Summer in the Cranberry Isles is busy, busy, busy. Since the middle of July, on Great Cranberry Island, the activities have included: a Garden Party and Art Auction to benefit the Great Cranberry Island Historical Society, a 50K “uber-marathon” with runners from all over the country, an Evening of Music and Poetry, potluck suppers to raise funds for the Fire Department, the “Wimbleberry” Tennis Tournament, the Sandberg-Lobkowicz family reunion, a CPR course, impromptu dinner parties complete with singing and chamber music, and of course, the 107th annual Ladies Aid Fair. The fair is an all day celebration that requires months and months of planning, and dedicated volunteers who make it a wonderful fund raising event.
In one month on Islesford there has been: a book signing by Trevor Corson for his new book, “The Zen of Fish,” the annual Maypole Dance, a bluegrass music workshop and concert, the 29th annual Literary Evening, Movie Nights, the Masquerade Ball, annual meetings of the Historical Society and the Islesford Neighborhood House Association, three nights of performances of “The Glass Menagerie,” and the wedding of Islesford School teacher Lindsay Eysnogle and Jason Pickering. We, too, have an island fair that is one of the summer’s biggest events.
As I was walking through the 4th Annual Islesford Fair (formerly the Islesford Church Fair, which started in1898), my sister-in-law, Karen Fernald Smallwood, came up to me and said, “I have a story for your next Working Waterfront column.”
Before I could even check with my editor, out from my mouth flew the words, “Want to write the column for me?” She said, “Yes,” my editor said, “Let’s try it,” and I gained a little extra time to finish some other work during the busy month of August.
You know how, as a child, there were certain yearly events whose anticipation caused you to have trouble falling asleep at night? There was your birthday, Christmas (of course), the last day of school, and if you grew up on Little Cranberry Island there was Fair Day. Saving up nickels and dimes was more than a little difficult when your weekly allowance was only fifteen cents, but somehow, when the fair arrived there would indeed be the sweet sound of enough change in your pocket to purchase many a treasure. The choices were numerous; doll clothes made by my grandmother Hazel Fernald, balsam fir pillows graced with little paintings by Rosamond Lord, and driftwood creations built by Marsh Bragdon in a workshop where kids were encouraged to drop in and work on their own projects. The apron table was always a favorite of mine. Although I never bought one, I loved looking at the fabrics and the colorful ric-rac which adorned pockets and waistbands and made each one so festive. These were made by my great aunts Hildegarde Ham and Rita Fernald, as well as Vivian Gray, Annette Bryant and others. There were knitted items, tea towels, fudge, fudge and more fudge! I never did find that elusive white elephant that was rumored to have its own table, but there were several tables that held items Webster defines as “objects no longer of value to their owner but of value to others.”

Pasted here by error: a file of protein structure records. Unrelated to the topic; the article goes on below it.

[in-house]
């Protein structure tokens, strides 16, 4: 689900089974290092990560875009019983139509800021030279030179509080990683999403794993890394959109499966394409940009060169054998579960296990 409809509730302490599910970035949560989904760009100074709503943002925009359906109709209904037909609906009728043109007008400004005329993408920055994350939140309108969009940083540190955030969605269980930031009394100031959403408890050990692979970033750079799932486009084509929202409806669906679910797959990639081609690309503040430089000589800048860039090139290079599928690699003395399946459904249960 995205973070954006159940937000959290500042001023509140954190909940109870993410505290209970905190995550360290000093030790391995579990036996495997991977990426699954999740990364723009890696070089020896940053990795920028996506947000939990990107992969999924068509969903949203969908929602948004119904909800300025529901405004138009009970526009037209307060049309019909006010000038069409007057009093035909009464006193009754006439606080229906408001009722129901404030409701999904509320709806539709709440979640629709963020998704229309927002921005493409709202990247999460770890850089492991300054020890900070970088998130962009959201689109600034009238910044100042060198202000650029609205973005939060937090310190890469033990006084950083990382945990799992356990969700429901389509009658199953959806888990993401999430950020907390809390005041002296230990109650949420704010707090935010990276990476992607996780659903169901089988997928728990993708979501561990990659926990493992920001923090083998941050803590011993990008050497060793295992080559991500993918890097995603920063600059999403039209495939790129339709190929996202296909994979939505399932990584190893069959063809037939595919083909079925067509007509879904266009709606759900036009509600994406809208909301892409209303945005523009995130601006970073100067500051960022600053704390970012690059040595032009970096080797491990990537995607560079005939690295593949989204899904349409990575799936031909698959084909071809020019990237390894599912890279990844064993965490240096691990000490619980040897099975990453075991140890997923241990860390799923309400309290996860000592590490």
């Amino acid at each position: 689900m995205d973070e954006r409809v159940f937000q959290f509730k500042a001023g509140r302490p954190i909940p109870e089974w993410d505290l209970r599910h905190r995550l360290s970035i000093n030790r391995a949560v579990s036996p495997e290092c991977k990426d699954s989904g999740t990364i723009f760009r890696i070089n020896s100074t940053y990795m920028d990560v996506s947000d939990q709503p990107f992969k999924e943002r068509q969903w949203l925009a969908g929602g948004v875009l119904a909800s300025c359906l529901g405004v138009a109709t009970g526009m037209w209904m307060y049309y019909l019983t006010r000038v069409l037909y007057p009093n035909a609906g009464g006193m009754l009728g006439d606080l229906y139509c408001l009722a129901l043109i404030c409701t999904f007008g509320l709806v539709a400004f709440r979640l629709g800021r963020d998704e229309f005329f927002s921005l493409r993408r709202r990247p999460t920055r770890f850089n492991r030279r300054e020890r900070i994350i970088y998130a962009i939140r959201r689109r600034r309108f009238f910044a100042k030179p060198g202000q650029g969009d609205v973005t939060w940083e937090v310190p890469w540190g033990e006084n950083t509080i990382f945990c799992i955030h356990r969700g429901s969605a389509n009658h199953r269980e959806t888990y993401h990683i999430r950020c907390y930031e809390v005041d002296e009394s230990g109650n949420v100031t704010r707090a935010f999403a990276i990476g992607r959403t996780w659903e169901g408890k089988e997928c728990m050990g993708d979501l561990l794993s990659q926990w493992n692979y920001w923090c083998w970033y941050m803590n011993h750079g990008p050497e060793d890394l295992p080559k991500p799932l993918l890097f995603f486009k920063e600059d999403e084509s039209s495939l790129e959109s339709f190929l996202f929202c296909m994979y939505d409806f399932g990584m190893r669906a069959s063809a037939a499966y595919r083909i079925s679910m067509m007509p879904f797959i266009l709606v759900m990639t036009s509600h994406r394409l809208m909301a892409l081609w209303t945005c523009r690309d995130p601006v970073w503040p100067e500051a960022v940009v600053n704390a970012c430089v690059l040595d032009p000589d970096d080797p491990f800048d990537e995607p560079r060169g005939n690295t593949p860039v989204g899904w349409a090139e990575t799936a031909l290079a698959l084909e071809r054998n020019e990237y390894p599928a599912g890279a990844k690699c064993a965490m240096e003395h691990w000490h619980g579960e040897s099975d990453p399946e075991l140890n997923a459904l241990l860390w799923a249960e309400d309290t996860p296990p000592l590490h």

Outside, every child was drawn to the windows of the old library where “grab bags” dangled from fishing poles manned by Maureen Bryant and her helpers. Filled with cheap, tacky items these things were the best! It’s hard for me to take in that these memories are a good 45 years old, and I must say that our little fair became less and less exciting over the years. This was not just because I was getting older, but also because there was a certain lack of enthusiasm among enough members of the next generation to keep it going. As a result many of the special features went lacking.
This summer, thanks to the combined efforts of previous Church Club members and new ideas and energy from the Ravenhill and Scholl families (and many other volunteers) the old excitement I associated with Fair Day was back — in spades. There were lots of new attractions and activities with plenty of the old features, as well. Before things got started, as I took my fudge to its table, I decided to have a look around to see if there was anything I couldn’t live without. There on the white elephant table were two dinner plates from the set that I am currently using! “These are mine!” I exclaimed to Nancy Hillenberg who said, “Oh, then I guess you don’t have to pay for them.” I probably had sent cakes out on them or something and the recipient couldn’t remember where they came from. On my way home I told Jay Speakman about my discovery and his reply was, “I guess you’d better be careful who you invite for dinner!” The previous day, while helping to arrange all of the donated items, Sallye Parrish was heard to say, “I’ve been looking for this for 30 years!” She had come upon a Christmas crÃ¨che that had been used at our Congregational Church in December of 1977 and had never made its way back to her house. It had ended up in the attic of a home that was sold last year. When the new owner was clearing out her attic, she made a few donations to this year’s white elephant table. When all is said and done, be it dinner plates, Christmas crÃ¨ches or childlike excitement; what goes around comes around. q
— Karen Fernald Smallwood
Islesford, August 15, 2007